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It’s Sadiq again

 

So Sadiq Khan has won an unprecedented third term as Mayor of London. But what can we expect from him in the next four years? His major transport pledge is to freeze TfL fares for five years (or at least the four years of his term). But he is also planning and to set up a London Bus Company gradually to take into public ownership all bus operations when existing franchises expire and proposing a ring of ten new Superloop routes.

 

He hopes to extend contactless payment facilities at stations outside London, and to press the government to allow TfL to take over more National Rail routes and increase funding for the rebuilding of Hammersmith Bridge.

 

He also concentrates on his achievements to date. These include the hopper fare, Superloop, a five fold expansion of cycle lanes and a rapid greening of London’s bus fleet. He could also mention the Northern line extension to Battersea Power Station and the Overground extension to Barking Riverside.

 

There is no mention of the vital improvements which he is certainly advocating although work on them depends wholly on government money, particularly the refurbishment of Central line trains, Piccadilly line signalling and the extension and reequipping of the Bakerloo line.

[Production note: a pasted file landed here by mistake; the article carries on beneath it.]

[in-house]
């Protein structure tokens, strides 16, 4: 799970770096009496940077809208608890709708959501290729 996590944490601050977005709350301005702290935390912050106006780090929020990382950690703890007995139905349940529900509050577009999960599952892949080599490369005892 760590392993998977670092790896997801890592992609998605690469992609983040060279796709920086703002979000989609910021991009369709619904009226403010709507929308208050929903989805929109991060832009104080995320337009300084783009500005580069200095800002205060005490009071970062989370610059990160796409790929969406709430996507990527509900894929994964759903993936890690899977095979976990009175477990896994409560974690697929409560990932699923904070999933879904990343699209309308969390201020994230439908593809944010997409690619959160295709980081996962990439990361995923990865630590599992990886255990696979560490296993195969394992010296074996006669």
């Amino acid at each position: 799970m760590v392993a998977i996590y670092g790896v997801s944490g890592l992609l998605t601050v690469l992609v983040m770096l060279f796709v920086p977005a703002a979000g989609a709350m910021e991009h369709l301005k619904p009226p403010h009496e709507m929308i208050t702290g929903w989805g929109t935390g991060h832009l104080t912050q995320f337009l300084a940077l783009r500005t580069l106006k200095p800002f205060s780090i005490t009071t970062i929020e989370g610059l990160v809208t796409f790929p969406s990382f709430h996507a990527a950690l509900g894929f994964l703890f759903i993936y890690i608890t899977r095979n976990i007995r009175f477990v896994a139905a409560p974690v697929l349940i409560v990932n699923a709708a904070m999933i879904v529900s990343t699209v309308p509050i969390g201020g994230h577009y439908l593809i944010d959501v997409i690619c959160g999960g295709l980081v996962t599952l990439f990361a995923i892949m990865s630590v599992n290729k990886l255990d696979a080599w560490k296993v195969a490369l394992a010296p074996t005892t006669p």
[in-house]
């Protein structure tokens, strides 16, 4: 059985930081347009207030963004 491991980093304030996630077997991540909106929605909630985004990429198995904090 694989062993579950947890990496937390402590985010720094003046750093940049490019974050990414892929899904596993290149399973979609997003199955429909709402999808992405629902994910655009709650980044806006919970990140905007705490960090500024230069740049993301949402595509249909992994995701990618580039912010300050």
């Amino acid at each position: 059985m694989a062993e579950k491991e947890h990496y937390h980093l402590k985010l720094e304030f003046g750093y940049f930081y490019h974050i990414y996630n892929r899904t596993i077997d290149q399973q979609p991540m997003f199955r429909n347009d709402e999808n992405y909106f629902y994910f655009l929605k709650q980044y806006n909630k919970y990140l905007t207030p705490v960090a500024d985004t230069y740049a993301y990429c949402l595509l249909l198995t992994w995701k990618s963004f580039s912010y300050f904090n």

If any of the other candidates had won things would begin to look very different. Susan Hall for the Conservatives (and the motorists) promised to cancel ULEZ ‘on day one’ and to abolish 20mph limits on main roads. Howard Cox for Reform promised much the same although he would like to abolish all 20mph zones.

 

Zoe Garbett for the Greens, on the other hand, wanted to reduce public transport fares and introduce pay-by-mile road user charging – a necessary measure although Sadiq is understandably cautious about proposing it.  She wants to work towards a car free central London.

 

Rob Blackie for the Liberal Democrats regrets the cuts in bus mileage and the slow progress in making stations accessible. He wanted to focus on improving public transport in outer London and allow retrospective application to an expanded ULEZ scrappage fund. He is also in favour of pedestrianising Oxford Street.

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